“Give Me Truth!” – Revisiting Thoreau’s “Walden”

August 1, 2010 § Leave a comment

Books I read come and go, some stay in my mind for a while, but I have a nagging suspicion that Walden might be one of the most important books I have read in my life. A piece of “practical philosophy” that clears away the self-help clutter that invades the bookshelves of malls everywhere.

Every revision, every step back to look at my life, every meta-analysis, somehow goes back to Thoreau’s musings after two years at Concord’s Walden Pond. Instead of blindly accepting conventional ways of civilization, Thoreau sought truth beyond the media, but in the simplicity and allure of nature and literary works like the Iliad.

When faced with the complications and frustrations of modern city life, Walden sheds light on the truth of man’s existence.

Here are some thought provoking passages from the book, on the conduct of oneself in daily life, that seems to run parallel to Stoic philosophy:

I am convinced, both by faith and experience, that to maintain one’s self on this earth is not a hardship, but a pasttime, if we will live simply and wisely; as the pursuits of the simpler nations are still the sports of the more artificial. It is not necessary that man should earn his living by the sweat of his brow, unless he sweats easier than I do.

There was a shepherd that did live,
And held his thoughts high
As were the mounts whereon his flocks
Did hourly feed him by.

However mean your life is, meet it and live it; do not shun it and call it hard names. It is not so bad as you are. It looks poorest when you are richest. The fault finder will find faults even in paradise.

No man loses ever on a lower level by magnanimity on a higher. Superfluous wealth can buy superfluities only. Money is not required to buy one necessary of the soul.

Thoreau has much to say about the practice of travel, beyond physical travel. The base human need for exploration and adventure.

Our village life could stagnate if it were not for the unexplored forests and meadows which surround it. We need the tonic of wilderness, to wade sometimes in marshes where the bitten and the meadow-hen lurk, and hear the booming of the snipe, to smell the whispering sedge where only some wilder and more solitary fowl builds her nest, and the mink crawls with its belly close to the ground. At the same time that we are earnest to explore and learn all things, we require that all things be mysterious and unexplorable, that the land and sea be infinitely wild, unsurveyed and unfathomed by us because unfathomable.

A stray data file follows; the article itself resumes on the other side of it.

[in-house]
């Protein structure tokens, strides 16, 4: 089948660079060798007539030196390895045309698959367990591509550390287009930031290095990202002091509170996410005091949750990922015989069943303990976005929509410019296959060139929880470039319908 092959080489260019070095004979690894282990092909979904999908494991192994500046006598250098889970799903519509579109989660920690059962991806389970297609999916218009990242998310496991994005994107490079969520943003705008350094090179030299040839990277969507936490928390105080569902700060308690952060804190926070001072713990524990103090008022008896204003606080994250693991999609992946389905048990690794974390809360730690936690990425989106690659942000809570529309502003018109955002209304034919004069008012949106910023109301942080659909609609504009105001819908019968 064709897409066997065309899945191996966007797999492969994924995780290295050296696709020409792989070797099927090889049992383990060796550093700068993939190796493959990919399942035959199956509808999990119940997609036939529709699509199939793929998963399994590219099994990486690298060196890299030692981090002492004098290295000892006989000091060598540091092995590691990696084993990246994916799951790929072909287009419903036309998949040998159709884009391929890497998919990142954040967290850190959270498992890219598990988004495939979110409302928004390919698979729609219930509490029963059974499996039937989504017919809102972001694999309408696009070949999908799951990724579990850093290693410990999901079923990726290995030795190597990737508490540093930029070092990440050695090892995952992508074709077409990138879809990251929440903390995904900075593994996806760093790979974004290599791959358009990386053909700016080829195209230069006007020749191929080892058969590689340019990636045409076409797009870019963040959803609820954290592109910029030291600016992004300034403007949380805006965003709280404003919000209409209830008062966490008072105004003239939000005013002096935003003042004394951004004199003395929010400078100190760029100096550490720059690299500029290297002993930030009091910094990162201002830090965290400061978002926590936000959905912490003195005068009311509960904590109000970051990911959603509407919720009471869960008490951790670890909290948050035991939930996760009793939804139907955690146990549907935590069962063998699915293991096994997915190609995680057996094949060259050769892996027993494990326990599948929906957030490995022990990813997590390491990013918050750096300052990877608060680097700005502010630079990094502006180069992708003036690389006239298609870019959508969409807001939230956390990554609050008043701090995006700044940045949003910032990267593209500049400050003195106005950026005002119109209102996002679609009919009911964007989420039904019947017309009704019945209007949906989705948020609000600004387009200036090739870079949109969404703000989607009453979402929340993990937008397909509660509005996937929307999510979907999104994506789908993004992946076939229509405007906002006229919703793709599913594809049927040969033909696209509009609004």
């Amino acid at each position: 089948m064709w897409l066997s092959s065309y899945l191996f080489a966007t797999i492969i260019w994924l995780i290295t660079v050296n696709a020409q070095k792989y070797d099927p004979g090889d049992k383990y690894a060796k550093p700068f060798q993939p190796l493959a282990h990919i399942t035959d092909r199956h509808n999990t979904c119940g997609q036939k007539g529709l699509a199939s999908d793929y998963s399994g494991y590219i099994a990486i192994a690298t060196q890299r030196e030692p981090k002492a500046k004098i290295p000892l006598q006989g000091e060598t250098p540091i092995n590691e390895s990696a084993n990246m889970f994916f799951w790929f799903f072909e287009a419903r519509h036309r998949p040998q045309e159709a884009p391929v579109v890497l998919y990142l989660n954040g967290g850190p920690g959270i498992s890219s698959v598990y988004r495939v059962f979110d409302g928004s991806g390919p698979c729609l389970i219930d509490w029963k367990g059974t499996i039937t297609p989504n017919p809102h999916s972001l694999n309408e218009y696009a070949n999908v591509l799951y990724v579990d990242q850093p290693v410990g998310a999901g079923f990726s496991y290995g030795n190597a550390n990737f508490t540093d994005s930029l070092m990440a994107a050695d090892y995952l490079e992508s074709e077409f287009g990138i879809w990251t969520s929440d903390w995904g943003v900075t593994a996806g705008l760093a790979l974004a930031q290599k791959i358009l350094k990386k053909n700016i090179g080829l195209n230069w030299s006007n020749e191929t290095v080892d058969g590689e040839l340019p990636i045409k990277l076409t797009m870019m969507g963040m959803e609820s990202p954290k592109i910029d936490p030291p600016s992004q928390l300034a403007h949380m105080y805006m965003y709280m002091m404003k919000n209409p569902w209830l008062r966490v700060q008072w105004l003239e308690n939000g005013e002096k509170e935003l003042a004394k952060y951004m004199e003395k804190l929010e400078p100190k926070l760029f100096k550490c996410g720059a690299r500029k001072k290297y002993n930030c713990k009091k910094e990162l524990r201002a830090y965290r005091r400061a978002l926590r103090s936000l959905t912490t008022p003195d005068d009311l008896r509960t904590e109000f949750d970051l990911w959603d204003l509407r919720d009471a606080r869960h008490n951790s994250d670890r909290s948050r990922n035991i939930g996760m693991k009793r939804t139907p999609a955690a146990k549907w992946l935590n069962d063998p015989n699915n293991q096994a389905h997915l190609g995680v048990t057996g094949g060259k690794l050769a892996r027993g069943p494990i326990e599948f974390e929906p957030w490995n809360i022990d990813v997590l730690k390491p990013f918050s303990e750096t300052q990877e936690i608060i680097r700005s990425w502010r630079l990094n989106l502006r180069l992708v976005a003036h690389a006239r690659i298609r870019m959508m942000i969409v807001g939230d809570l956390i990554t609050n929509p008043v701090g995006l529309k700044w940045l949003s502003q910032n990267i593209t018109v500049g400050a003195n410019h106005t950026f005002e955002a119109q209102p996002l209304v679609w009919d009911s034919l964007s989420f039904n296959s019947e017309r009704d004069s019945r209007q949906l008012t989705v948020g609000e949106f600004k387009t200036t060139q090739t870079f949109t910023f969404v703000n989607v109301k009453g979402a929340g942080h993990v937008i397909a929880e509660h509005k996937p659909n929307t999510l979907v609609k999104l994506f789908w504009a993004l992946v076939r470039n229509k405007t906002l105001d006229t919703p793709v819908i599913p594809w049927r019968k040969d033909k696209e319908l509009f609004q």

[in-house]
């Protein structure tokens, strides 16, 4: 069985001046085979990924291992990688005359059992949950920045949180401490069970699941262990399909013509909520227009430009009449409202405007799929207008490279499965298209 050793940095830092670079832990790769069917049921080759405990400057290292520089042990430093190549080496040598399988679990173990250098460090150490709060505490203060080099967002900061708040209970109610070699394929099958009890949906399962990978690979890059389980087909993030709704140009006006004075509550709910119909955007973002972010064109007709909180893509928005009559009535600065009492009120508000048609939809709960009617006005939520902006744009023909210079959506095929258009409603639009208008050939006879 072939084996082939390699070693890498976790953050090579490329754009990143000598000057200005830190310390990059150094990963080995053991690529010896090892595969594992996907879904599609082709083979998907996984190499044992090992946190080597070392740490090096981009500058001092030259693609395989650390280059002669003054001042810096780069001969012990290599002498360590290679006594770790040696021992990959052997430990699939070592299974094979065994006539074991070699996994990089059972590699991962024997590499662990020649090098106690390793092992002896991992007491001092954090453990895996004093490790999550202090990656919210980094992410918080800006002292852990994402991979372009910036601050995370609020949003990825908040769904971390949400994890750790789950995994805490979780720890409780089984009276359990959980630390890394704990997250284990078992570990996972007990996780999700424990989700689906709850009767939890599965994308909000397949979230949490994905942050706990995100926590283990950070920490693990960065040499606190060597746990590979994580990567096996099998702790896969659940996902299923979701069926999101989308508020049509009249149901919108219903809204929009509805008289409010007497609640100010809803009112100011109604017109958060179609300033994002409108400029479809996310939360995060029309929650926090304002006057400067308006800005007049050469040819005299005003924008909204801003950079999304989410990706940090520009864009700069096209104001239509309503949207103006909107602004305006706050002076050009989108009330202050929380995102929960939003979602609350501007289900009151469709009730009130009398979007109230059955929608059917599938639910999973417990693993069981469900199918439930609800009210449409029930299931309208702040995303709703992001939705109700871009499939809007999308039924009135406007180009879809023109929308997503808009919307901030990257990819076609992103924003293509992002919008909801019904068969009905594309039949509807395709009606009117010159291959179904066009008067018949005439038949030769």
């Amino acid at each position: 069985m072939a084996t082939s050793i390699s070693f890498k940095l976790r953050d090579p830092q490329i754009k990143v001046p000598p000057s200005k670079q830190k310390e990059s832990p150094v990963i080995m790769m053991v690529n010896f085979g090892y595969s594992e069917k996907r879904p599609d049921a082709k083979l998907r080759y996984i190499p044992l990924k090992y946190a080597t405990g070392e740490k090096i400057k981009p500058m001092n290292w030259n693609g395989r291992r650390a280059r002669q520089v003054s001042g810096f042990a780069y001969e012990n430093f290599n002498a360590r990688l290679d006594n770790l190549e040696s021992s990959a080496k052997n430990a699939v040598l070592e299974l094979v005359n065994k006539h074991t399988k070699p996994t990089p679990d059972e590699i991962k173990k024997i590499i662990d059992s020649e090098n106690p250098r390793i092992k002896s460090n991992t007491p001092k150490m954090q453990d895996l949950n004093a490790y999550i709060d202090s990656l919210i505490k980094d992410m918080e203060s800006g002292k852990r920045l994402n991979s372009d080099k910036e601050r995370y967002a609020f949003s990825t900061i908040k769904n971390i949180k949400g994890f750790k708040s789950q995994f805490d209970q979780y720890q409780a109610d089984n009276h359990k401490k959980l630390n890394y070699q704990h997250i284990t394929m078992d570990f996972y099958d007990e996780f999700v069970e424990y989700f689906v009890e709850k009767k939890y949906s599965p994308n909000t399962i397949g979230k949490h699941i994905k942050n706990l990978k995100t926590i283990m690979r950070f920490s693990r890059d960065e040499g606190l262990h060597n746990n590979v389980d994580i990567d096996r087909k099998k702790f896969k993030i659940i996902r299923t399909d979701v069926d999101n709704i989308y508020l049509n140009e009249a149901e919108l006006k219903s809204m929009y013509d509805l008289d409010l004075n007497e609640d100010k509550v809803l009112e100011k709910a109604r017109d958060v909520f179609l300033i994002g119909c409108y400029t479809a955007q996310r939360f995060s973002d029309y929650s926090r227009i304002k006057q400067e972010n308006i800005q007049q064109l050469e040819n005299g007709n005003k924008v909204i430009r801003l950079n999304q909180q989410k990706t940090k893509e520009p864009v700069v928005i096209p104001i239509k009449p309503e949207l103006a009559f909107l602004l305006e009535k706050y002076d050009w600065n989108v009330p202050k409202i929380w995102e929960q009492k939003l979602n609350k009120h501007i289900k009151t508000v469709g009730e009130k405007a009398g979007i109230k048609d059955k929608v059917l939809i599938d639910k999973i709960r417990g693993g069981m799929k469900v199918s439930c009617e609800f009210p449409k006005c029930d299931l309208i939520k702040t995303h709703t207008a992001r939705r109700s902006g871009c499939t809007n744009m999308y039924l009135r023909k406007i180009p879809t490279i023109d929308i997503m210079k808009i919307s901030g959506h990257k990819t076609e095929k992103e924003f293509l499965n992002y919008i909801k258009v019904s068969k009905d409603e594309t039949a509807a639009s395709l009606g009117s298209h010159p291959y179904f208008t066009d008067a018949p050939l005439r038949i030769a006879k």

We must be refreshed by the sight of inexhaustible vigor, vast and titanic features, the sea coast with its wrecks, the wilderness with its living and its decaying trees, the thunder-cloud, and the rain which lasts three weeks and produces freshets. We need to witness our own limits transgressed and some life pasturing freely where we never wander.

“Direct your eye right inward, and you’ll find
A thousand regions in your mind
Yet undiscovered. Travel them, and be
Expert in home-cosmography.”

If you would learn to speak all tongues and conform to the customs of all nations, if you would travel farther than all travellers, be naturalized in all climes, and cause the Sphinx to dash her head against a stone, even obey the precept of the old philosopher, and Explore thyself. Herein are demanded the eye and the nerve.

The surface of the earth is soft and impressible by the feet of men; and so with the paths which the mind travels. How worn and dusty, then must be the highways of the world, how deep the ruts of tradition and conformity!

And for some, whose capacity and thirst for life cannot be simply fulfilled by the wares that the masses and mass media parades in front of us:

Rather than love,
than money,
than fame,
give me truth.

Here’s my previous post, and first reading of Walden


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